Space, Power and Happiness in the Utopian and Anti-Utopian Imaginations
Karhu, Mikko; Ridanpää, Juha (2020)
Julkaisun pysyvä osoite on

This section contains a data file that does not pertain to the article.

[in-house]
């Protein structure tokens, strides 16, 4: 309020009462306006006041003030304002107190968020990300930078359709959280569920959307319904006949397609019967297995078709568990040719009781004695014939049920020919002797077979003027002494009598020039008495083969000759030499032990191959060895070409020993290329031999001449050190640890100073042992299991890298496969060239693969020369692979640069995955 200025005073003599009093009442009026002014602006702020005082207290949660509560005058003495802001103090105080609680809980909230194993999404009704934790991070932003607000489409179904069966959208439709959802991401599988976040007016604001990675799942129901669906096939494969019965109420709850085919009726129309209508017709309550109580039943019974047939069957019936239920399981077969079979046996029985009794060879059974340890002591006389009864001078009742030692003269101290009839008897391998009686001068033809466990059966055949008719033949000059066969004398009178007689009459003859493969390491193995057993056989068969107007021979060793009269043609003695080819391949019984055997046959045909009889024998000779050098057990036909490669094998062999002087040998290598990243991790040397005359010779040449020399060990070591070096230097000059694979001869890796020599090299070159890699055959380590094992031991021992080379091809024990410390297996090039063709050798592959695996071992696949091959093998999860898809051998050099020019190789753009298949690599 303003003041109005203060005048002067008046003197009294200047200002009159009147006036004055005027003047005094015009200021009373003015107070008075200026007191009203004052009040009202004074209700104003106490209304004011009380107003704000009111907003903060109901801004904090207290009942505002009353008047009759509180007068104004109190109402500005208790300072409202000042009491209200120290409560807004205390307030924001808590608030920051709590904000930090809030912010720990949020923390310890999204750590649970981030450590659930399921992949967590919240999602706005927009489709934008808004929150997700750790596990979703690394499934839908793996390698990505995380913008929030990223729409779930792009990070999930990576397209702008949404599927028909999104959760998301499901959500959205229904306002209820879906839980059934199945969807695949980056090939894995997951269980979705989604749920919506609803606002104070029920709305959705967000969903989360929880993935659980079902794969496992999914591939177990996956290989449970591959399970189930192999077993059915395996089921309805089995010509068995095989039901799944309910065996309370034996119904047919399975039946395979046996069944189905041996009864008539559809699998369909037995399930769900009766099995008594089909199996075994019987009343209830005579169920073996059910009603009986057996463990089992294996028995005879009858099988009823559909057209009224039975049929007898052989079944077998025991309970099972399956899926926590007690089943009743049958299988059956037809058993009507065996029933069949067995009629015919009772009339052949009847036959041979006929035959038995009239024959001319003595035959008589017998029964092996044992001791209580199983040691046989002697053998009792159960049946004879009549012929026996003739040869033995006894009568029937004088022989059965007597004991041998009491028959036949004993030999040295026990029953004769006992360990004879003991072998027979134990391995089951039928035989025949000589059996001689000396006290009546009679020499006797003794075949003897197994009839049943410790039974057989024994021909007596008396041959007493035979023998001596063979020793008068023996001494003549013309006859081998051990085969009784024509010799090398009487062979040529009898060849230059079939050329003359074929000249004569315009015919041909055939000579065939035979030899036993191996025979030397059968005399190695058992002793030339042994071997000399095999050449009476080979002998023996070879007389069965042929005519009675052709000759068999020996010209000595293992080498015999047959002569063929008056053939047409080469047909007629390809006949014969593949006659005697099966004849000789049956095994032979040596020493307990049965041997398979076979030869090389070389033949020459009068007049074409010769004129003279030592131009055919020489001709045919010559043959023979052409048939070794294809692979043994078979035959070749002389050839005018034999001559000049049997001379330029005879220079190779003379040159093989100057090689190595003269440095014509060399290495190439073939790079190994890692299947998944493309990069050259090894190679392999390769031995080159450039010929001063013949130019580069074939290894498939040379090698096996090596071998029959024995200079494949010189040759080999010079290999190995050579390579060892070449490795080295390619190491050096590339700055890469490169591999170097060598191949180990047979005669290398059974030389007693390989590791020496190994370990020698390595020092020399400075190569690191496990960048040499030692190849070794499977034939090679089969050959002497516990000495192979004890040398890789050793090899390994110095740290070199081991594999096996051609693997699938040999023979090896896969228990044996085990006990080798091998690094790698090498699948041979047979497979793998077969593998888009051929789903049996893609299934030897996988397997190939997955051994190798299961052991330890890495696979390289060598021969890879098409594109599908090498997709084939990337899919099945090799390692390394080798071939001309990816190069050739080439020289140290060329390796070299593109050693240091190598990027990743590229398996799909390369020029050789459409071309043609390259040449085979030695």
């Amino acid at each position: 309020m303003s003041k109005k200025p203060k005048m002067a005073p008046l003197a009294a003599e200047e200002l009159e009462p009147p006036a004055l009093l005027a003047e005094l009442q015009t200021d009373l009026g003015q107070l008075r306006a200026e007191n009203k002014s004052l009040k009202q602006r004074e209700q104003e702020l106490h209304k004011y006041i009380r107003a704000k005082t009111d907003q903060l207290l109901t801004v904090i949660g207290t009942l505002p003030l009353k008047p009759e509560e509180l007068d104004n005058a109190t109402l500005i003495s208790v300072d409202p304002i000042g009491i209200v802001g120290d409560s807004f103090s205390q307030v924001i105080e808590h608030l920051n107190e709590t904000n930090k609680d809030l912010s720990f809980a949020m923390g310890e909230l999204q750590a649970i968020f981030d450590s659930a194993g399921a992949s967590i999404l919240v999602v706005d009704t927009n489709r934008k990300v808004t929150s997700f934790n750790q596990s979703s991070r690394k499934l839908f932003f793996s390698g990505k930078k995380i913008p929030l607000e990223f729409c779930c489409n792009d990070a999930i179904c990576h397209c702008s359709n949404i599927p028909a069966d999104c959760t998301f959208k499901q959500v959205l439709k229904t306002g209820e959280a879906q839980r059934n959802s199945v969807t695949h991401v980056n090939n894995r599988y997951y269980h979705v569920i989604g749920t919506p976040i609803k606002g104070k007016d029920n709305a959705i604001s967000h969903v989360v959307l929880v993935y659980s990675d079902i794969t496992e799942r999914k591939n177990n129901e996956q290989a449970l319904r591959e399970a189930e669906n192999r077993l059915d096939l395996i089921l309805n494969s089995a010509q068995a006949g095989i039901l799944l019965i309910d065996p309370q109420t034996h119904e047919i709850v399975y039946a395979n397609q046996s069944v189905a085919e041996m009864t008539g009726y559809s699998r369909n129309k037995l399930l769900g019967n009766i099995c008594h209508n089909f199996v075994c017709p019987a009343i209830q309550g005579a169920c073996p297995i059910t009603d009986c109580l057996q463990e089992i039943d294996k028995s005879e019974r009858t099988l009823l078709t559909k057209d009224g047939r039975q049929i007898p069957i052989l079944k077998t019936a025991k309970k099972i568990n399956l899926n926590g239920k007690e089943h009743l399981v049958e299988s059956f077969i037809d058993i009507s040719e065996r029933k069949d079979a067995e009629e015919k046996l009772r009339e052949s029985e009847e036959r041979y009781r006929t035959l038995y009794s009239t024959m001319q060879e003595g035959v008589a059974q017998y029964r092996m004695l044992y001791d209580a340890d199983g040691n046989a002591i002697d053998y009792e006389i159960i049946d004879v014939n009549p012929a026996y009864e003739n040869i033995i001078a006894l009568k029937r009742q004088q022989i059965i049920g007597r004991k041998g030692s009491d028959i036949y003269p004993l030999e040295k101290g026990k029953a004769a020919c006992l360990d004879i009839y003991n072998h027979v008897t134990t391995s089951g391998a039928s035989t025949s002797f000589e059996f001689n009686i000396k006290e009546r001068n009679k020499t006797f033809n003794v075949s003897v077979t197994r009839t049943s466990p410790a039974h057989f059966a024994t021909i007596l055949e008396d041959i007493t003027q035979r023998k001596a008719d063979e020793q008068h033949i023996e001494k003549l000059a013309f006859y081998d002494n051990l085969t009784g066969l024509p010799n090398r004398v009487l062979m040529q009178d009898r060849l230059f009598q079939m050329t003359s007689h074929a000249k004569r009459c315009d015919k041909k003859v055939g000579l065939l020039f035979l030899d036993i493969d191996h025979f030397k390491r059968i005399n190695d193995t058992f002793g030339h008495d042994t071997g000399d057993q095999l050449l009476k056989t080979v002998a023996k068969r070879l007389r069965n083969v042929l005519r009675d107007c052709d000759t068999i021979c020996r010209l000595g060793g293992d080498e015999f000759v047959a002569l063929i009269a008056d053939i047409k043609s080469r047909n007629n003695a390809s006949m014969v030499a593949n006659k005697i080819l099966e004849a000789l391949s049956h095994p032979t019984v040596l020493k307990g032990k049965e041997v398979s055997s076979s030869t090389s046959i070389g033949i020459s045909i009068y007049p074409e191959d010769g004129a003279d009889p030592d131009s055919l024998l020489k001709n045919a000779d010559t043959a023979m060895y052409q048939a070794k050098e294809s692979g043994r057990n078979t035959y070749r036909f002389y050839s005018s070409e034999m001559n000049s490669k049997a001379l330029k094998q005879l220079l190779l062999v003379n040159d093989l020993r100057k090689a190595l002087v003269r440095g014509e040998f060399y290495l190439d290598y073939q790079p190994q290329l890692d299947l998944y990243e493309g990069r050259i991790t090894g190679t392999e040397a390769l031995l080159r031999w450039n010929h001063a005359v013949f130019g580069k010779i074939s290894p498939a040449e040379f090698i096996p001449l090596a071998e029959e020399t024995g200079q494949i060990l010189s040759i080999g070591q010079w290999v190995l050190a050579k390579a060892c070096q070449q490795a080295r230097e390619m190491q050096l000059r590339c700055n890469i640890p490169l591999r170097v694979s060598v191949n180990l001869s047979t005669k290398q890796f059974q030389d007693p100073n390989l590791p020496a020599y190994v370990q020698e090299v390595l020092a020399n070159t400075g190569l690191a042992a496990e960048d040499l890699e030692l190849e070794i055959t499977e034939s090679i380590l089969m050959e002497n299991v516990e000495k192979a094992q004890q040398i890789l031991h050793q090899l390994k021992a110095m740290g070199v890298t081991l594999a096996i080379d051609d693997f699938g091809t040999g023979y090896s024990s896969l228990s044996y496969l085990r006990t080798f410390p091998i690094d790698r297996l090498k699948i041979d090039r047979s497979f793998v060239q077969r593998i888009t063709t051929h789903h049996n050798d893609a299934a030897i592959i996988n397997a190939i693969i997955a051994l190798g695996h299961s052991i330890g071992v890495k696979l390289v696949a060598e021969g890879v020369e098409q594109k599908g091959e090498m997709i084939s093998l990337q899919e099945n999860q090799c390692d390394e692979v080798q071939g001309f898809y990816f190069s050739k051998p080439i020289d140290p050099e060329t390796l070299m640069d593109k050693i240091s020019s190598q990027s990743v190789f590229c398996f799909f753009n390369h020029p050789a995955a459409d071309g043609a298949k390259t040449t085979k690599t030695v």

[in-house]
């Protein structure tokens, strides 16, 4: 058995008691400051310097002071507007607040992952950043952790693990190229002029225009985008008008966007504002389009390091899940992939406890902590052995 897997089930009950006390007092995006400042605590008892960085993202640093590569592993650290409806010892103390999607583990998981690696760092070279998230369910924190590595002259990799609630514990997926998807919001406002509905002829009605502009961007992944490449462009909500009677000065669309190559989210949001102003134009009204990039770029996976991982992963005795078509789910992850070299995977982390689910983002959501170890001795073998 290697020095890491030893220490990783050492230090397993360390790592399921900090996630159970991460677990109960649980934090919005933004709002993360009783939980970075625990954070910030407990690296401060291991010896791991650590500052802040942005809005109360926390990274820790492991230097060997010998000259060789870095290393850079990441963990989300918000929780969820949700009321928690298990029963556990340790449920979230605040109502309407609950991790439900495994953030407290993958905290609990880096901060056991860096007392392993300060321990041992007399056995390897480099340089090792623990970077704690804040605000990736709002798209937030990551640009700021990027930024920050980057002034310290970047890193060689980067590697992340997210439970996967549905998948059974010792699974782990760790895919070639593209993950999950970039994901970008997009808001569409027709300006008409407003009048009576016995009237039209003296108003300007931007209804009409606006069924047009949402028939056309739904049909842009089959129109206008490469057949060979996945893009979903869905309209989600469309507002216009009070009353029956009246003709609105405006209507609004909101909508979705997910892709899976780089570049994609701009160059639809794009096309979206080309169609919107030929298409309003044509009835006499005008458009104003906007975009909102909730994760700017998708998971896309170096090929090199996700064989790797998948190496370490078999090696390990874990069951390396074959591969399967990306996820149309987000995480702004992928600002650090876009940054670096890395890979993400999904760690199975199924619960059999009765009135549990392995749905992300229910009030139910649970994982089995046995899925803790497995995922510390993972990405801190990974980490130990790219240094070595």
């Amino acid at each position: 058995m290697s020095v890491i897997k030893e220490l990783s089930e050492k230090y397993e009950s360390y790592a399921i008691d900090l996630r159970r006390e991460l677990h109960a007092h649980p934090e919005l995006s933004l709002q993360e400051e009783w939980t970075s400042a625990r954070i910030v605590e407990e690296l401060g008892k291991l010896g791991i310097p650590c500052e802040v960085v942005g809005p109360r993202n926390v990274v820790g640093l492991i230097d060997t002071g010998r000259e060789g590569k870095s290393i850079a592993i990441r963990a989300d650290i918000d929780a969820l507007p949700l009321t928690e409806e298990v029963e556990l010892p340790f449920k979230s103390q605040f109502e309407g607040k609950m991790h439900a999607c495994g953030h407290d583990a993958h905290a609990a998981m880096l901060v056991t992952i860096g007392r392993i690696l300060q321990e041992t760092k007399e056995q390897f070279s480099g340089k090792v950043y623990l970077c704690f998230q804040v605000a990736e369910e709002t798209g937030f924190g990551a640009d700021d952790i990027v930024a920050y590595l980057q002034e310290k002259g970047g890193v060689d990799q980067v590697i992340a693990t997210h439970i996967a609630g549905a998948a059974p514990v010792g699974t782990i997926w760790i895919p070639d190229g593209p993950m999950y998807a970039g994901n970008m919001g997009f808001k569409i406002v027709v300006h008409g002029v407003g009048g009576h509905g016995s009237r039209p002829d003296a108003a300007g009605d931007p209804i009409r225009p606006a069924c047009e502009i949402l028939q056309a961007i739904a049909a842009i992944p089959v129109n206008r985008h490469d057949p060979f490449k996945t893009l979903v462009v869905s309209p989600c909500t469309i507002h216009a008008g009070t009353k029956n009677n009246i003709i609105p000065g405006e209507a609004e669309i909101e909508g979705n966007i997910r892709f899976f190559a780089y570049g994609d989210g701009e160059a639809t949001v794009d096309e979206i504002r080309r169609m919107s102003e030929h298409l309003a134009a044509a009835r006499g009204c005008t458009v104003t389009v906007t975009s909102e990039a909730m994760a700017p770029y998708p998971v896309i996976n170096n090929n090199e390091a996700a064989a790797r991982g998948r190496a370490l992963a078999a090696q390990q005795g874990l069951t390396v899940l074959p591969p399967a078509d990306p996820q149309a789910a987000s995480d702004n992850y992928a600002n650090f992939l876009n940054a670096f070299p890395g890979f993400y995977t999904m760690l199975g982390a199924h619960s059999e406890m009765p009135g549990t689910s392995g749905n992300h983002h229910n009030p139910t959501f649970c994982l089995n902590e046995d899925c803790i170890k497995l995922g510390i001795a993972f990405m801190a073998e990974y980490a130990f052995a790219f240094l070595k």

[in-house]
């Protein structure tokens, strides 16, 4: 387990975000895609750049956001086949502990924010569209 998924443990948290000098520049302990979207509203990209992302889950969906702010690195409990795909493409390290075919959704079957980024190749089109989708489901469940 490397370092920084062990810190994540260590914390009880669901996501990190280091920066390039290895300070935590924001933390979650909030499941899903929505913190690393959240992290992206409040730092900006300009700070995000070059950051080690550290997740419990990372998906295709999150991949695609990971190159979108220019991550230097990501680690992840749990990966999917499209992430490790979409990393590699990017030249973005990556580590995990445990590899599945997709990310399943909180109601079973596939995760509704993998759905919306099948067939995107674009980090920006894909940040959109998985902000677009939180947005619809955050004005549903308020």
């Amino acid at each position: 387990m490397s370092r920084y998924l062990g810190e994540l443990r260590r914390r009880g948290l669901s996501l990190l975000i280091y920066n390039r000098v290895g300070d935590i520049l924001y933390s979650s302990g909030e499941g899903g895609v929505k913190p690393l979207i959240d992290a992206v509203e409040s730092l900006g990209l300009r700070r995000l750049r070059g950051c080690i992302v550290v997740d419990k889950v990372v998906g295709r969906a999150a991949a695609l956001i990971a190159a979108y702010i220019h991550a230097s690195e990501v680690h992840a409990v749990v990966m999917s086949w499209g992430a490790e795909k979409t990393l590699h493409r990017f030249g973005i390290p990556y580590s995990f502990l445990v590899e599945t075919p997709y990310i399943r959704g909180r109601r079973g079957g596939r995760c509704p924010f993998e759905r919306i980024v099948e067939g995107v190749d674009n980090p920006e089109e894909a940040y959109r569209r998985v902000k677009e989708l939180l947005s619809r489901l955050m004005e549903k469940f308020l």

This article discusses how utopian and anti-utopian literatures offer alternate visions to find connecting links between the control of space, power and happiness. The focus is on three classics of utopian and dystopian literatures: Thomas More’s Utopia (1516), Aldous Huxley’s Brave New World (1932), and George Orwell’s Nineteen Eighty-Four (1949). Through the analysis of these works it is pondered how utopian and anti-utopian societies offer freedom or restrict inhabitants moving and acting in their worlds, and how this is portrayed as a means to measure the quality of life. The article contributes to socially critical literary geography by envisioning various options to imagine the relationship of space and power. The starting presumption in the article is that both utopian and anti-utopian imaginations suggest that freedom to use space is a key factor when defining human happiness.
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